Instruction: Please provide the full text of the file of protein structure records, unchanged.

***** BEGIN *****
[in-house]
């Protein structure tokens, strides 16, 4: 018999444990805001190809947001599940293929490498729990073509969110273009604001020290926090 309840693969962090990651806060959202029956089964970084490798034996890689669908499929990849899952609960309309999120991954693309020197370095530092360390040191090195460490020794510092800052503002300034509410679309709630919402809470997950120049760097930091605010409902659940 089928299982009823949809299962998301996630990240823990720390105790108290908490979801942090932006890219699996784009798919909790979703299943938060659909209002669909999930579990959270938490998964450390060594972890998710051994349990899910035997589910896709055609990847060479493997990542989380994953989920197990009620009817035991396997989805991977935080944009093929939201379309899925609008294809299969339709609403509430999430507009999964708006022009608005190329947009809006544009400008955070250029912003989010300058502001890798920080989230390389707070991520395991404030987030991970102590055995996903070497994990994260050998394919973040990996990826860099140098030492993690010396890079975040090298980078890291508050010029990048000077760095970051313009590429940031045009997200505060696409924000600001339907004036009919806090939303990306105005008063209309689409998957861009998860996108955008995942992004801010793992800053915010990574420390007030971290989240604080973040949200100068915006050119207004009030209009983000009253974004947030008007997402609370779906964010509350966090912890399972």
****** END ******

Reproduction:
[in-house]
């Protein structure tokens, strides 16, 4: 018999444990805001190809947001599940293929490498729990073509969110273009604001020290926090 309840693969962090990651806060959202029956089964970084490798034996890689669908499929990849899952609960309309999120991954693309020197370095530092360390040191090195460490020794510092800052503002300034509410679309709630919402809470997950120049760097930091605010409902659940 089928299982009823949809299962998301996630990240823990720390105790108290908490979801942090932006890219699996784009798919909790979703299943938060659909209002669909999930579990959270938490998964450390060594972890998710051994349990899910035997589910896709055609990847060479493997990542989380994953989920197990009620009817035991396997989805991977935080944009093929939201379309899925609008294809299969339709609403509430999430507009999964708006022009608005190329947009809006544009400008955070250029912003989010300058502001890798920080989230390389707070991520395991404030987030991970102590055995996903070497994990994260050998394919973040990996990826860099140098030492993690010396890079975040090298980078890291508050010029990048000077760095970051313009590429940031045009997200505060696409924000600001339907004036009919806090939303990306105005008063209309689409998957861009998860996108955008995942992004801010793992800053915010990574420390007030971290989240604080973040949200100068915006050119207004009030209009983000009253974004947030008007997402609370779906964010509350966090912890399972």